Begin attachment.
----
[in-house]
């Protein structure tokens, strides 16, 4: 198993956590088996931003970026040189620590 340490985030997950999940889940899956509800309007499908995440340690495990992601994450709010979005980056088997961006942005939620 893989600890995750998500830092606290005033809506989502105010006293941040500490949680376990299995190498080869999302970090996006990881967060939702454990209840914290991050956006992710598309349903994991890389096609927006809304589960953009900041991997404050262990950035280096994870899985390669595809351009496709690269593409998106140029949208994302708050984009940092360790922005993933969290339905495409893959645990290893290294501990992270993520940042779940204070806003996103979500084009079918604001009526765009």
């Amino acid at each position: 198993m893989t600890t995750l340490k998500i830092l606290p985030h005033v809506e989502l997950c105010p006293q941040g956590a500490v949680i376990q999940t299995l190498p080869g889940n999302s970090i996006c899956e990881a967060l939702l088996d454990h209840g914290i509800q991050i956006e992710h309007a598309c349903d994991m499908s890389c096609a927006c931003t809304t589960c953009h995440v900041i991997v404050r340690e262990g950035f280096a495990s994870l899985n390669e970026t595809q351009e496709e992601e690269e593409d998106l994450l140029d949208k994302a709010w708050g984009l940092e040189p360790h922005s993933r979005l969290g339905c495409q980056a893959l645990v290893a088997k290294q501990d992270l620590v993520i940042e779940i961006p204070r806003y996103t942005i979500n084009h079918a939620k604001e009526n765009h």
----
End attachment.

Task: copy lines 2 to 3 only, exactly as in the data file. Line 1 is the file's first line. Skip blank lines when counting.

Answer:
């Protein structure tokens, strides 16, 4: 198993956590088996931003970026040189620590 340490985030997950999940889940899956509800309007499908995440340690495990992601994450709010979005980056088997961006942005939620 893989600890995750998500830092606290005033809506989502105010006293941040500490949680376990299995190498080869999302970090996006990881967060939702454990209840914290991050956006992710598309349903994991890389096609927006809304589960953009900041991997404050262990950035280096994870899985390669595809351009496709690269593409998106140029949208994302708050984009940092360790922005993933969290339905495409893959645990290893290294501990992270993520940042779940204070806003996103979500084009079918604001009526765009």
């Amino acid at each position: 198993m893989t600890t995750l340490k998500i830092l606290p985030h005033v809506e989502l997950c105010p006293q941040g956590a500490v949680i376990q999940t299995l190498p080869g889940n999302s970090i996006c899956e990881a967060l939702l088996d454990h209840g914290i509800q991050i956006e992710h309007a598309c349903d994991m499908s890389c096609a927006c931003t809304t589960c953009h995440v900041i991997v404050r340690e262990g950035f280096a495990s994870l899985n390669e970026t595809q351009e496709e992601e690269e593409d998106l994450l140029d949208k994302a709010w708050g984009l940092e040189p360790h922005s993933r979005l969290g339905c495409q980056a893959l645990v290893a088997k290294q501990d992270l620590v993520i940042e779940i961006p204070r806003y996103t942005i979500n084009h079918a939620k604001e009526n765009h």